Georgia appellate court decides patient/plaintiffs do not have to allow defense counsel ex parte meetings with doctors, but what about GA workers' comp claimants?
On August 28th, a nursing home employee noticed a pressure wound on Mrs. Ehrlich's right buttock. Mrs. Ehrlich's daughter, Barbara Woods, requested that Ms. Ehrlich be transported to a hospital on September 2nd; there a doctor examined Mrs. Ehrlich, treated her and released her. Two days later a home health care company called Staff Builders was contracted to provide nurses that would monitor and care for Mrs. Ehrlich's wound on-site at the nursing home.
Over the course of the next two months, the pressure wound became large, deep and infected, all while Mrs. Ehrlich's mental and physical health rapidly deteriorated. On October 3, Mrs. Ehrlich was examined at another hospital's wound treatment center, then immediately transferred and admitted to yet another hospital because of her wound's severity. It was classed as a 'large Stage IV Decubitis ulcer' and was so deep that Mrs. Ehrlich's sacrum bone was visible. Mrs. Ehrlich required debridement surgery and antibiotic therapy, which she did not respond well to. On November 5th she was discharged from the hospital and transferred to the home of a family member where she received hospice care until dying on November 15th.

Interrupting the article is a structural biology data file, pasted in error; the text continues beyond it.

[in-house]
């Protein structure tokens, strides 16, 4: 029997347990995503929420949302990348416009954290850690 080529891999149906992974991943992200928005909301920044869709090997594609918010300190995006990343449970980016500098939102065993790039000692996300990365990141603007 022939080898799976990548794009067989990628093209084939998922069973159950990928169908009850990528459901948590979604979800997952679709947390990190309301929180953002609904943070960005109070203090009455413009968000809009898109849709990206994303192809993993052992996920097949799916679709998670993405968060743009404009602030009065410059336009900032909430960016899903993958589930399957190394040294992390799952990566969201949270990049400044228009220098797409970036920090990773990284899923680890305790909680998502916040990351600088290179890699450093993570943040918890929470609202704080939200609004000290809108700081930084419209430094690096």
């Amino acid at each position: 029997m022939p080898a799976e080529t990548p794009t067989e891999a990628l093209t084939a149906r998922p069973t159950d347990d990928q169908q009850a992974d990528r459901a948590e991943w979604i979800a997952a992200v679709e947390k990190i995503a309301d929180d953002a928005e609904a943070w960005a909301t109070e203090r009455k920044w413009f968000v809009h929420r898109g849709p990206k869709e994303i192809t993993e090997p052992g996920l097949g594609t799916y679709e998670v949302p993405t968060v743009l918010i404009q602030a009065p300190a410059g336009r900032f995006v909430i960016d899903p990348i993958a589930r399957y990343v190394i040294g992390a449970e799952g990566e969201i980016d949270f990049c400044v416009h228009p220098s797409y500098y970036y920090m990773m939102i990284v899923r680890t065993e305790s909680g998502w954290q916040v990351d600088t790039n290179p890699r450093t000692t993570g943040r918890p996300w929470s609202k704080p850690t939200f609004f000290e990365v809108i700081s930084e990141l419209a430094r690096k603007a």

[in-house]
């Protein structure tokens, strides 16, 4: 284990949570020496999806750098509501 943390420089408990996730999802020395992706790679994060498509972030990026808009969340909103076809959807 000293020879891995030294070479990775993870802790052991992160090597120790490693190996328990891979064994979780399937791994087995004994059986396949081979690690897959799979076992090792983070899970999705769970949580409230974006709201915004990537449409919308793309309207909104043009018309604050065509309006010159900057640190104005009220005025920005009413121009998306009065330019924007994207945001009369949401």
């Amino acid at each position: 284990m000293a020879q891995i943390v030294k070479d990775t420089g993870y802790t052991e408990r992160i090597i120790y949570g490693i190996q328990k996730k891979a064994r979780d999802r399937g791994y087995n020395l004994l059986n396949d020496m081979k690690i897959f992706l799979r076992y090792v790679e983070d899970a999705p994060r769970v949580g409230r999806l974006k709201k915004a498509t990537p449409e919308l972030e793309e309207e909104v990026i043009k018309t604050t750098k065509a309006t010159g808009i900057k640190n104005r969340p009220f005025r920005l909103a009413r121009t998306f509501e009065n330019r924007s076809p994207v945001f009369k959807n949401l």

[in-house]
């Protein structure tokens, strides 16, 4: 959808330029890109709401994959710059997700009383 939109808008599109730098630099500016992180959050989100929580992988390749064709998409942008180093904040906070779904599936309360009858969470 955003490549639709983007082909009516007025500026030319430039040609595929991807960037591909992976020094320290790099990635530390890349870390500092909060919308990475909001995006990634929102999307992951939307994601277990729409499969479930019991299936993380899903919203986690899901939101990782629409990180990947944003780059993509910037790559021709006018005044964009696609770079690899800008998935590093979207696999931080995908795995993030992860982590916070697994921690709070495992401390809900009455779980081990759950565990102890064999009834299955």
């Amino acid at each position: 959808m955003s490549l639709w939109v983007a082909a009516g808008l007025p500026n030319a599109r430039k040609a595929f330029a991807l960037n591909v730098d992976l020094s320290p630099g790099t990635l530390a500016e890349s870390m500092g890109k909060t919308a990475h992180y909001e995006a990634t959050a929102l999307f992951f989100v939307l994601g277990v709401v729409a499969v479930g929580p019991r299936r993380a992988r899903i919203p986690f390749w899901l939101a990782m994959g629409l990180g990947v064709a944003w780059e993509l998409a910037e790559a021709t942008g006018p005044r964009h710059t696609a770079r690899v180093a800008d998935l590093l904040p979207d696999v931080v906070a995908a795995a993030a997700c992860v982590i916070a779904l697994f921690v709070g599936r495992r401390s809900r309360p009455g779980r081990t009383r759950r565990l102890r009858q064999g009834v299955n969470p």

In July of 2010, the deceased woman's children -Barbara Woods, Howard Ehrlich, and Kenneth Ehrlich--brought suit against Emeritus Corporation, et al. (the owners of the nursing home) and Tender Loving Health Care Services of Georgia, et al. (the parent company for Staff Builders), saying that Emeritus was liable for the negligence of their mother's caretakers, both on-staff and hired in. They also asserted that the nursing home knew that their mother required a transfer so as to receive a better level of care, and alleged violations of state and federal laws dealing with nursing home operations and patients' rights.